Gastrointestinal Stromal Tumor
(GIST; Gastrointestinal Stromal Sarcoma; Gastric Myosarcoma; Gastric Myoblastoma; Gastrointestinal Leiomyosarcoma; Gastrointestinal Smooth Muscle Tumor)
Gastrointestinal stromal tumors (GISTs) are a type of tumor found in the digestive system. This includes the esophagus, liver, stomach, gallbladder, large and small intestines, rectum, and anus. The digestive organs break down food. The body uses the nutrients and gets rid of the waste. About half of GISTs happen in the stomach. But, they can they can happen anywhere in this system.
GISTs are rare. They are considered as potentially cancerous.
GIST may occur anywhere in the digestive system.
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The cause of GISTs is not well understood.
Many people with GIST have a defect in a certain gene. In people with GIST, the gene is active when it should not be. This allows the cells to grow and divide without order. This may explain why a GIST forms.
GIST is most common in people over 50 years old. Your chances may also be higher if you have:
- Inherited conditions such as neurofibromatosis type 1
- A family history of GIST—rare
GISTs may not cause any symptoms until they grow to a certain size. If you have them, GISTs may cause:
- Tiredness and weakness
- Fever or sweating at night
- Weight loss
- Feeling full after eating a small amount of food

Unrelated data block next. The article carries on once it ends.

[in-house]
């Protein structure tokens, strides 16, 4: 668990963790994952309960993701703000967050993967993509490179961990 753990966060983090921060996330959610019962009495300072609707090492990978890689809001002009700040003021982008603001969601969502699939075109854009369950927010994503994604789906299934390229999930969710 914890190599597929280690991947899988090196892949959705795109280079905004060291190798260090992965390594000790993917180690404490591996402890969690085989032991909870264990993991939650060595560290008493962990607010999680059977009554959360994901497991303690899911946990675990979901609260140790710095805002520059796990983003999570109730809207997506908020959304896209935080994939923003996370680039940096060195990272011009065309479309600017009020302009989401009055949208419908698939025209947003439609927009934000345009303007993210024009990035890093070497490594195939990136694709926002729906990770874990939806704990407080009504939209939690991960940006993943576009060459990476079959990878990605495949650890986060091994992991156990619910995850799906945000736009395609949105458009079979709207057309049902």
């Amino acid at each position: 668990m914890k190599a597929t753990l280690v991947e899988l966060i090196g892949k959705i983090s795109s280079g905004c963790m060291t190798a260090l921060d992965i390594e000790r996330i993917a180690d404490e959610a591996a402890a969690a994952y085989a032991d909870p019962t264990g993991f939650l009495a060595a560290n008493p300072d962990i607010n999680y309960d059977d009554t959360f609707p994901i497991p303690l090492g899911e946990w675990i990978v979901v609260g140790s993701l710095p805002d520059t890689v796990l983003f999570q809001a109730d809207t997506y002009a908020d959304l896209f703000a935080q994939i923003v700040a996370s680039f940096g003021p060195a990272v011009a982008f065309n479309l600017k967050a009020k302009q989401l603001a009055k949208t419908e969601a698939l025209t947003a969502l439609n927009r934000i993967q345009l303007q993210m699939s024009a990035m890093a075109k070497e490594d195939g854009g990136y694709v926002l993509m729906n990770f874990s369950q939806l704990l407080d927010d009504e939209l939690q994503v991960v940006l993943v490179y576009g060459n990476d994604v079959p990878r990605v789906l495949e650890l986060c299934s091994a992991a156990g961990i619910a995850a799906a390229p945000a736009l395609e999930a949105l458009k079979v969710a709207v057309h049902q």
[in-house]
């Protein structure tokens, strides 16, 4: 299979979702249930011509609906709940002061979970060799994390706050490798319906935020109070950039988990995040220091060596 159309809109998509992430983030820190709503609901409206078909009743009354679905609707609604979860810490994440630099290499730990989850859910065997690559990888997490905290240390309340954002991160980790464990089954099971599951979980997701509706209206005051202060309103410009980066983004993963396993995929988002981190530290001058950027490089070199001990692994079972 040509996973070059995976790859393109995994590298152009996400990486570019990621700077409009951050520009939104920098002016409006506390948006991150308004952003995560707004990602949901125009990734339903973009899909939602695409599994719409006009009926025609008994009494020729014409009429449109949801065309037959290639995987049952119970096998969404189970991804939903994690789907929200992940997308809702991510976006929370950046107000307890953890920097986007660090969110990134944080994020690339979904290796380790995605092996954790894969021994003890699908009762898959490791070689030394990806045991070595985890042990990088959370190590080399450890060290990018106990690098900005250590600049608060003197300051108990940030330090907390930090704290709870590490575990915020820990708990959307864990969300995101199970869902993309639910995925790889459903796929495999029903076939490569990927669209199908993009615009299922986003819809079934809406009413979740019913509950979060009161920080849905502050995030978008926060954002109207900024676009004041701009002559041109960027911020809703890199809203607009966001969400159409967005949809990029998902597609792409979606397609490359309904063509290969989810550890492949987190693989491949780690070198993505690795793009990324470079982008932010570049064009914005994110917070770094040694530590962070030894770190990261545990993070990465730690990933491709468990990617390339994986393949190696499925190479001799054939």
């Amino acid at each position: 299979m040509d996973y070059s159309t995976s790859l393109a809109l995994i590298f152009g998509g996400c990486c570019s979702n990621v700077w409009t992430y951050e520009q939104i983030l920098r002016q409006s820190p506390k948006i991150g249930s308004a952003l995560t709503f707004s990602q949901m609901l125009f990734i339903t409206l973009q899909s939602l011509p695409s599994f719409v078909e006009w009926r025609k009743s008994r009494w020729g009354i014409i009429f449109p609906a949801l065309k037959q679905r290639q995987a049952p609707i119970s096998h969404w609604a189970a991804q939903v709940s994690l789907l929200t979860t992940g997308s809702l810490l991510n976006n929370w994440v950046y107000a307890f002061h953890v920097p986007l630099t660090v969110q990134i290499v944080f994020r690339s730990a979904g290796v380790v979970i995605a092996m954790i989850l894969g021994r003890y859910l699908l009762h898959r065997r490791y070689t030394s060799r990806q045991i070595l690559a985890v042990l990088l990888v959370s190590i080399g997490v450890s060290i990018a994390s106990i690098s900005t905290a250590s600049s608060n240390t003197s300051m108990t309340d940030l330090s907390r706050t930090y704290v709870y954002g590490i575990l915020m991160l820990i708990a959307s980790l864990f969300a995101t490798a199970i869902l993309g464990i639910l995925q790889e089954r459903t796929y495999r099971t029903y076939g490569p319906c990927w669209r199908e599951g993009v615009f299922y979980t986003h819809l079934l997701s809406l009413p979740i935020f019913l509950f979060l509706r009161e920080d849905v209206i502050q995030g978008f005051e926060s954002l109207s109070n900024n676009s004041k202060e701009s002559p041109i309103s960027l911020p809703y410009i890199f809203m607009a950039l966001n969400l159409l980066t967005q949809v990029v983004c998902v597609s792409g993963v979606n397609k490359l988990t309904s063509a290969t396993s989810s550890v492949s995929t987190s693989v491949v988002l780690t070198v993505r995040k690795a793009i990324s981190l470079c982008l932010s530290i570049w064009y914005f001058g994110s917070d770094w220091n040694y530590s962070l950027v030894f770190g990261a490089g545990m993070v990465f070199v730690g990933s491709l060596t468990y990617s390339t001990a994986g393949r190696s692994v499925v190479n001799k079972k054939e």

- Belly pain
- Painless lump in the belly
- Nausea or vomiting
- Blood in stool or vomit
- Problems swallowing
Your doctor will ask about your symptoms and health history. Your answers and a physical exam may point to a GIST.
You may have:
- Abdominal CT scan
- MRI scan
- Fine-needle biopsy —a tissue sample is taken and checked in a lab
- Tests on your genes
- PET scan
The exam and your test results will help find out the stage of the tumors. Staging guides your treatment. GISTs are staged from 1-4. Stage 1 is very localized. Stage 4 is a spread to other parts of the body.
Treatment will depend on the stage. More than one method may be used:
- Surgery—Used to treat a GIST that has not spread. The chances of cancer spreading are higher if the GIST sac is opened during surgery. Some or all of the tumor may be removed. This depends on the size and if it's growing. Doing so lowers the chance of it growing enough to block how the digestive system works.
- Medicines—Used to shrink the tumor or stop it from growing. They may be given before surgery.
There is no way to prevent GISTs since the cause is unknown.
American Cancer Society
American College of Gastroenterology
Canadian Association of Gastroenterology
Canadian Cancer Society
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Last reviewed May 2018 by EBSCO Medical Review Board Daus Mahnke, MD Last Updated: 8/15/2018